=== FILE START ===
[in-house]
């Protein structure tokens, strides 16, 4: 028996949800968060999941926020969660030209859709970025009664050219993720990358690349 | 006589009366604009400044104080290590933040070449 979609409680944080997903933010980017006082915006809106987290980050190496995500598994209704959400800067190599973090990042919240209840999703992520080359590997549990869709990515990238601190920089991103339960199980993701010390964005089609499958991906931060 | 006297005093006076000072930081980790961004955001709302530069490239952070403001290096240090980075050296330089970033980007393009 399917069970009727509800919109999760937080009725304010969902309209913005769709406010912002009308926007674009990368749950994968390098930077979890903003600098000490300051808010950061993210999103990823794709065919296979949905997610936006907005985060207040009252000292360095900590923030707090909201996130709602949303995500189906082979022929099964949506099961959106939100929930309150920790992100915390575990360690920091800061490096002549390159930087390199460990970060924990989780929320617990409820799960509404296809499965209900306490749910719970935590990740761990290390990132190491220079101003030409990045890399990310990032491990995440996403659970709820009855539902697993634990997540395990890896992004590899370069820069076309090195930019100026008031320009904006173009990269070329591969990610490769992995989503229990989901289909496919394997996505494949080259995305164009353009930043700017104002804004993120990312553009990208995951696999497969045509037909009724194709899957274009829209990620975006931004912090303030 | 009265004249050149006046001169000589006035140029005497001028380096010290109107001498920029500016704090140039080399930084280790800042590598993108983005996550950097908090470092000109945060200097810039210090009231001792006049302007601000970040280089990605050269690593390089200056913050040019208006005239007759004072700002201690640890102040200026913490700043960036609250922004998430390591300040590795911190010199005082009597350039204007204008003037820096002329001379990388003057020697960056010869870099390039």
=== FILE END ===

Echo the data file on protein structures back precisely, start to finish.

[in-house]
């Protein structure tokens, strides 16, 4: 028996949800968060999941926020969660030209859709970025009664050219993720990358690349 | 006589009366604009400044104080290590933040070449 979609409680944080997903933010980017006082915006809106987290980050190496995500598994209704959400800067190599973090990042919240209840999703992520080359590997549990869709990515990238601190920089991103339960199980993701010390964005089609499958991906931060 | 006297005093006076000072930081980790961004955001709302530069490239952070403001290096240090980075050296330089970033980007393009 399917069970009727509800919109999760937080009725304010969902309209913005769709406010912002009308926007674009990368749950994968390098930077979890903003600098000490300051808010950061993210999103990823794709065919296979949905997610936006907005985060207040009252000292360095900590923030707090909201996130709602949303995500189906082979022929099964949506099961959106939100929930309150920790992100915390575990360690920091800061490096002549390159930087390199460990970060924990989780929320617990409820799960509404296809499965209900306490749910719970935590990740761990290390990132190491220079101003030409990045890399990310990032491990995440996403659970709820009855539902697993634990997540395990890896992004590899370069820069076309090195930019100026008031320009904006173009990269070329591969990610490769992995989503229990989901289909496919394997996505494949080259995305164009353009930043700017104002804004993120990312553009990208995951696999497969045509037909009724194709899957274009829209990620975006931004912090303030 | 009265004249050149006046001169000589006035140029005497001028380096010290109107001498920029500016704090140039080399930084280790800042590598993108983005996550950097908090470092000109945060200097810039210090009231001792006049302007601000970040280089990605050269690593390089200056913050040019208006005239007759004072700002201690640890102040200026913490700043960036609250922004998430390591300040590795911190010199005082009597350039204007204008003037820096002329001379990388003057020697960056010869870099390039």